A month after the end of the 2012 season, Asturias and Crawford were vacationing in Hawaii. Finally, they thought at the time, the roller coaster was over. That was until they received a text. Durante was resigning to become the head coach at the University of Georgia.
Once again, the program was without a coach. A month later, in June 2012, Justin Howell, an assistant to Durante the previous year, was hired as head coach.
In his first year as head coach, Howell pushed the fitness of his gymnasts to a greater level. Howell also incorporated a spin class three days a week and sustained the tough training schedule throughout the season. He also put a greater emphasis on nutrition and building a cohesive team. A preseason bonding trip to Sea Ranch in Sonoma County, California, was a way of increasing team unity and accountability.
“Everyone that first year bought in,” Howell says. “Slowly but surely, they started to build.”
The new approach was followed by results. The 2013 squad pulled of one its most successful seasons in program history. Cal made its first appearance at the NCAA regional since 2007, and Howell was named Pac-12 coach of the year.
Midway through the Pac-12 women’s gymnastics championships this March, Asturias stepped to the balance beam for what was a make-or-break event.
She and her teammates were already on pace to finish in the top five at the conference championships, which featured some of the best individual gymnasts and teams in the country.
It was fitting that she was leading off for her team. The senior was Cal’s best all-around performer and one of its most experienced. But she had had a troubled history on the beam. For three years, she competed in this event in the final all-conference competition but had struggled each and every time. This attempt, she hoped, would be different.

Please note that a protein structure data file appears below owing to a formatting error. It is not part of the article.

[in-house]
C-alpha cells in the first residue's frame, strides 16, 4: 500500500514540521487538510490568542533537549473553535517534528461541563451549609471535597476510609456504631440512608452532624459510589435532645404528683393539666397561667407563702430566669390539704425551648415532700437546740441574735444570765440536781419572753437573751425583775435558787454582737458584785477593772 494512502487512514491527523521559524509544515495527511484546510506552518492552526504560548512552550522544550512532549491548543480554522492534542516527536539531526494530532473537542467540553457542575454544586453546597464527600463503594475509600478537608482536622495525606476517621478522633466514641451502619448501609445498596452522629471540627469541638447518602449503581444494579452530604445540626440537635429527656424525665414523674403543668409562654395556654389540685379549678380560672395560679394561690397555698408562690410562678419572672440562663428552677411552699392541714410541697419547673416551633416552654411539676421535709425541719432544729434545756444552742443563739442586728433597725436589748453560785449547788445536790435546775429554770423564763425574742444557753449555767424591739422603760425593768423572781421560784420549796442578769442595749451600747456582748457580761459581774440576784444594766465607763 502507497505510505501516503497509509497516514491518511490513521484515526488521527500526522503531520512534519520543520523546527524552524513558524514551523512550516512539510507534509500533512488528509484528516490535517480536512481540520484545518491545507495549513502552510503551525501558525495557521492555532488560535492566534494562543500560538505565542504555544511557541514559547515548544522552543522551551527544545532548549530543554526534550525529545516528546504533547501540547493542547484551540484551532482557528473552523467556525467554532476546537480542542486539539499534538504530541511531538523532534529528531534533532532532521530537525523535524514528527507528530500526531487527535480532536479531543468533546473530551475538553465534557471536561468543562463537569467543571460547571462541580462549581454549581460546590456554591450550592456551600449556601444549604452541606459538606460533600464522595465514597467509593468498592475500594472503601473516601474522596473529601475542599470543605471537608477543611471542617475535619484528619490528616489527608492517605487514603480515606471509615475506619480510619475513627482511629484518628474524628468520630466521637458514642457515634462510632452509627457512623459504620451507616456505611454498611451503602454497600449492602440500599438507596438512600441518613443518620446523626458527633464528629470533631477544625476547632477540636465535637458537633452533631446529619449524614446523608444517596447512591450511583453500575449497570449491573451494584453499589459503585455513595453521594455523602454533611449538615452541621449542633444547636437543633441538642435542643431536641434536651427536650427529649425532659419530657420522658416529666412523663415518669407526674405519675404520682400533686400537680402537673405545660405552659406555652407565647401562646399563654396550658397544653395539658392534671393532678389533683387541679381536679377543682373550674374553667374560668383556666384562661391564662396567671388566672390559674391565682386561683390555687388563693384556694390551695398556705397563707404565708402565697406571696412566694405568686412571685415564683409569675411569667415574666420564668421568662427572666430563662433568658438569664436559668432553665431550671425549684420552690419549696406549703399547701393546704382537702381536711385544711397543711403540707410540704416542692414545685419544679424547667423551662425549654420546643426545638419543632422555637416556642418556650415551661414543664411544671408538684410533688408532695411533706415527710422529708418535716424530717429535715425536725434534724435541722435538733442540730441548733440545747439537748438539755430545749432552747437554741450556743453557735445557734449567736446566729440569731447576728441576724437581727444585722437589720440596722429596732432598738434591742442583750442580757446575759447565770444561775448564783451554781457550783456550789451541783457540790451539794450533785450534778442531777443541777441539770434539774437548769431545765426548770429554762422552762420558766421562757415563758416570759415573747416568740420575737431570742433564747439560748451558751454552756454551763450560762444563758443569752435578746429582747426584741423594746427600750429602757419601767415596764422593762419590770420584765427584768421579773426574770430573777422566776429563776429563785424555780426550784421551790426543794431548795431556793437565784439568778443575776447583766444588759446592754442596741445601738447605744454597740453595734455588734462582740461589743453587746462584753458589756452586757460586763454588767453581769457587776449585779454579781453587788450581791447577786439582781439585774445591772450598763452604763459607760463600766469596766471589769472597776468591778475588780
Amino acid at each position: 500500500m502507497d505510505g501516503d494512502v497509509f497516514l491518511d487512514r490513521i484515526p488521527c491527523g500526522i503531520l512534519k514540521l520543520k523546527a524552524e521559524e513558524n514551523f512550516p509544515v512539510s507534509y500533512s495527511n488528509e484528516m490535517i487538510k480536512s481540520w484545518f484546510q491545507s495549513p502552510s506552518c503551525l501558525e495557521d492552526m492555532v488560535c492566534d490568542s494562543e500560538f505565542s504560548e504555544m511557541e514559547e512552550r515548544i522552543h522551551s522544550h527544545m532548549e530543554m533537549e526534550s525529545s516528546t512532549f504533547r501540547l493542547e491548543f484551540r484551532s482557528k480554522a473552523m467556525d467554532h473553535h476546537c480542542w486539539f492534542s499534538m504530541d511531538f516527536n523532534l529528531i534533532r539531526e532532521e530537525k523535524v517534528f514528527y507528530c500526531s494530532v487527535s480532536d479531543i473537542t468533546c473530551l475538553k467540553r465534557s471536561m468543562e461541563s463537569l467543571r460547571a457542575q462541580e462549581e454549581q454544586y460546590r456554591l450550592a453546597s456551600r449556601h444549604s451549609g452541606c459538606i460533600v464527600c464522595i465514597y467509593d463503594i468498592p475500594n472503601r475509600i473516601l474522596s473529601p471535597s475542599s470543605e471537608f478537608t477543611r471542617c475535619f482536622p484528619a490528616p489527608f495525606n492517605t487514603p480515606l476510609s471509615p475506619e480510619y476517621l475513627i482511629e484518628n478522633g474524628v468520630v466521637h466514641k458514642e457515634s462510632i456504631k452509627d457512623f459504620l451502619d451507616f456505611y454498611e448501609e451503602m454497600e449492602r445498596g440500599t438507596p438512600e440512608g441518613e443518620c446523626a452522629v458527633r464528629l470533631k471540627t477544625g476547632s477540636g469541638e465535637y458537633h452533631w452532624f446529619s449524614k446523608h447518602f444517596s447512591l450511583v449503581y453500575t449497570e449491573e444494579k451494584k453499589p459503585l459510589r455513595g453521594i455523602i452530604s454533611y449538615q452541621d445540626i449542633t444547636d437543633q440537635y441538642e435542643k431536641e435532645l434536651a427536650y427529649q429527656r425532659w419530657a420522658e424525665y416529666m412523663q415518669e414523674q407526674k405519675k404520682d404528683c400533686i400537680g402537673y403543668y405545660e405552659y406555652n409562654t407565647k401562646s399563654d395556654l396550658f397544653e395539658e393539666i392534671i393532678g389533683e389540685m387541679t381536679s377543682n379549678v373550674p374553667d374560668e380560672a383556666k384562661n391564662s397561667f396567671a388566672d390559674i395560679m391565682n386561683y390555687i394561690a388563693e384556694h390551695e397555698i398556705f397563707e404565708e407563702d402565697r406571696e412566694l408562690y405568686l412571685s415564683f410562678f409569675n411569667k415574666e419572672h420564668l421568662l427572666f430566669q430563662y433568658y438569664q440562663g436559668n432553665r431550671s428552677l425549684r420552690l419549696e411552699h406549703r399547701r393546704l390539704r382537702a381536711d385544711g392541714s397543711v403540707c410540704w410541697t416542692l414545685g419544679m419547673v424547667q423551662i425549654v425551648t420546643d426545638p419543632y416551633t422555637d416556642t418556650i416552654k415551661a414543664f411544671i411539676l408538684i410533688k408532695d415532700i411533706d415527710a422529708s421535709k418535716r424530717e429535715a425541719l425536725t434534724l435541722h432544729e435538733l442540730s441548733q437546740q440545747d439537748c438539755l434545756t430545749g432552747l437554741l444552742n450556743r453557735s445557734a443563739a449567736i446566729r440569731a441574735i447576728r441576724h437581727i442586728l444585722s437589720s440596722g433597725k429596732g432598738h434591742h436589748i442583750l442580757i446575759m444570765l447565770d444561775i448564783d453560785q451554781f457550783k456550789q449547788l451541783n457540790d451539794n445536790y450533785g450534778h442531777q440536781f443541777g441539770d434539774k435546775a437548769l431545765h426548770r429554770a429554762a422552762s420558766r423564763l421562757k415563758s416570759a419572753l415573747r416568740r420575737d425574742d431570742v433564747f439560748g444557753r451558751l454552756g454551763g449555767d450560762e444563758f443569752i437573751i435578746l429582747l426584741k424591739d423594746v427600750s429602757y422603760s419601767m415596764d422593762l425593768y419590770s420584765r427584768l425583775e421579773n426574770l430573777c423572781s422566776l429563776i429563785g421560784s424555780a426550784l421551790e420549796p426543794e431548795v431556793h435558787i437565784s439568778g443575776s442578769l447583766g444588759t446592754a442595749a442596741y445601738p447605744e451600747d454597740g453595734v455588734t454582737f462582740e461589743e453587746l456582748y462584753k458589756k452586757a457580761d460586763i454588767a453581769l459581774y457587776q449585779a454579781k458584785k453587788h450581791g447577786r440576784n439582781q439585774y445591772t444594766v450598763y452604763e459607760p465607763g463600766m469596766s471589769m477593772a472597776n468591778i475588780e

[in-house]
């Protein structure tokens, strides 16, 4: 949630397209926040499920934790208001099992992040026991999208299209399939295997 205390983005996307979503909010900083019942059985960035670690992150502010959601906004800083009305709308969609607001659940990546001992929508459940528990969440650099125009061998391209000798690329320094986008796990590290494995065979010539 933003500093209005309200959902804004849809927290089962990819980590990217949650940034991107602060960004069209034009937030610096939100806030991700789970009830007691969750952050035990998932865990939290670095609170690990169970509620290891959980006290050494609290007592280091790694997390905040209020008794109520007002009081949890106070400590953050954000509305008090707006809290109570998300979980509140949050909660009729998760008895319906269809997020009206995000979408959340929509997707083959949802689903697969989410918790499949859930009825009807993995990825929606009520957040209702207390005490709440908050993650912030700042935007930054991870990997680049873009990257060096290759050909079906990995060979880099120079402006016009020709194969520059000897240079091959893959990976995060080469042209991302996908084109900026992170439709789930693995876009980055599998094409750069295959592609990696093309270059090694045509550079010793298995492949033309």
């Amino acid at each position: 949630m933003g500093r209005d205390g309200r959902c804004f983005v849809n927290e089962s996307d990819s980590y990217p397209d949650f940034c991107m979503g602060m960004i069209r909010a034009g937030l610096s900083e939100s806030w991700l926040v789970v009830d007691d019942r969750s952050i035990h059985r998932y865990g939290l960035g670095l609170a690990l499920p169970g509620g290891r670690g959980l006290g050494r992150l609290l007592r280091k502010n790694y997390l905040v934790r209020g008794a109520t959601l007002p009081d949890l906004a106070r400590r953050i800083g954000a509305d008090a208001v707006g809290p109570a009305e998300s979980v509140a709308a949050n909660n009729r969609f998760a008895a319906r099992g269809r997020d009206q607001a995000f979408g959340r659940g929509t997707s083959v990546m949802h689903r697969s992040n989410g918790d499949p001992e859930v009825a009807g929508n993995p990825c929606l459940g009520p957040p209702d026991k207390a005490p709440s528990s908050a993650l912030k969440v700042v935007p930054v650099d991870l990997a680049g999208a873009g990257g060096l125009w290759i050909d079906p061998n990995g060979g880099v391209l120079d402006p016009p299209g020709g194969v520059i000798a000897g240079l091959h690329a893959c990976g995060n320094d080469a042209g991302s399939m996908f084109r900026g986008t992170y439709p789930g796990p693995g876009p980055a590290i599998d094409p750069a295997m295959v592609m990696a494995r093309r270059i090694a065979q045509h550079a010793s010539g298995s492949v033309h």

“And I go up, and I hit one of the best routines I’ve ever done,” Asturias says. “As luck would have, look we did exactly what we do in practice, which is hit routine after routine. And it was incredible.”
When Asturias’ beam routine at the Pac-12 championships was complete, she was awarded a 9.8 score out of 10. One by one, the Cal women completed their beam routines. Charlie Owens followed with another 9.8. Serena Leong finished with a 9.9. And Jessica Howe another 9.9. The total was the second-highest beam score in program history.
The Bears followed up with the final event of the evening: the floor exercise. After one teammate stepped out of bounds and a stumble by another, Crystal Paz nailed her landing, securing a third-place finish for the Bears, ahead of six-time national champion UCLA by .025 points.
For the first time, Cal finished higher than fifth at the Pac-12 women’s gymnastics championships. Crawford and Asturias would go on to compete in the NCAA championships — the first time since 1994 Cal sent at least one gymnast to the championships.
“It came together on the most epic of stages,” Asturias says. “For me, that was the best moment.”
Contact Stephen Hobbs at [email protected].